It may be going out of style, but I have lived my whole life being graded against a standard: getting the right answer. Yes, there have been many times when you need to ask more questions before answering a seemingly obvious question, but at the end of the day you are either right or wrong.
I was always taught to “show my work” meaning that as I wrote out the problem, I was to state assumptions, show logic, and be especially careful not to skip steps. It was not at all unusual for points to be deducted if you did skip steps, even if you got the right answer.
We engineers do skip steps, especially when we communicate to other engineers. We use many forms of intellectual shorthand often described as ellipsis for those with large vocabularies. We can sit with each other and muse about very complex systems and ideas … intellectually jousting one might say. By the way, that … I just used is defined as ellipsis.
To those sitting around us, they probably think we are speaking another language. To some, we sound like we are showing off. No, we are not. We are honoring each other’s time. We know what is “intuitively obvious to the casual observer” as we were trained to consider.
But what if there is no right answer? What if the questions are mysteries of the universe? What if we are on the edge of the known and are seeking something entirely new? Are we so arrogant that we think what we don’t know now can be known by just studying it?
Think about what we now call cancer. There is no one cancer. Some we think we know. Others baffle us completely. Yet, we create the appearance that we do know through scientific sounding labels.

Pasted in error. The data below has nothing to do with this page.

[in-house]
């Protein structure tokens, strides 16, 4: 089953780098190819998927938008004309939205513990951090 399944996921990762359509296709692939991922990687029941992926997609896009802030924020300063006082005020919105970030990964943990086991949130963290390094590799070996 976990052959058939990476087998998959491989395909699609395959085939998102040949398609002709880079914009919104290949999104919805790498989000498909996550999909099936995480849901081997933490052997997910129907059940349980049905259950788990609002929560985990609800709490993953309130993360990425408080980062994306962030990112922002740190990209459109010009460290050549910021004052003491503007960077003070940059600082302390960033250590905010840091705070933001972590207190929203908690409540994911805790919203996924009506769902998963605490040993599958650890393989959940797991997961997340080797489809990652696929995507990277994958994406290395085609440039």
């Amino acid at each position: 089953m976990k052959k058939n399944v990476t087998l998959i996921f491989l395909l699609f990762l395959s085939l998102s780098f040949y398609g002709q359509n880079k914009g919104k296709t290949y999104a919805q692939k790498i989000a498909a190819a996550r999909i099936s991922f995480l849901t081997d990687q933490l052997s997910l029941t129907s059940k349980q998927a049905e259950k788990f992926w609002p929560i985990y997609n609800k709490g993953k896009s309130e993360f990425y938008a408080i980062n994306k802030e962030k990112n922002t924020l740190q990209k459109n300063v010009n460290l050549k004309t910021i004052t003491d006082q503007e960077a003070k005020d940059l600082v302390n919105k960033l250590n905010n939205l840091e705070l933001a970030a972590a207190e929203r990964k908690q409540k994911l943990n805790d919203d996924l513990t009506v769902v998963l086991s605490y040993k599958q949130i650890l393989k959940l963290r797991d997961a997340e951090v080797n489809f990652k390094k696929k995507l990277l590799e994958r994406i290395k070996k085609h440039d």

Take for instance multiple sclerosis or what we commonly call MS. It is defined as a chronic, typically progressive disease involving damage to the sheaths of nerve cells in the brain and spinal cord, whose symptoms may include numbness, impairment of speech and of muscular coordination, blurred vision, and severe fatigue. It is often fatal.
Is that a definition of what it is? Not at all! It is a description of what it seems to do to us. If you talk to medical professionals, they will admit they still do not know what it is. They only have some ideas how to help us cope with it.
As I hear the polarization of today’s advocates for this or that, I wonder if we could step back for a moment and consider first what problems we are really trying to solve. Anyone who has been trained in this area knows that defining the problem is the first and most critical step.
It isn’t as easy as it sounds. You keep asking “why” or “what” we define as this or that. Let’s take a very simple example like energy sustainability on the planet.
Today’s pundits claim the answer is solar and wind. But, following my logic, we should first ask why we say we need the energy in the first place? Is there a better solution by considering the definitions of housing, mobility, and productive workplaces? Should we redefine nutrition rather than just proclaim we want to solve world hunger?
We seem all to prone to want easy answers to questions that are, quite frankly, poorly defined.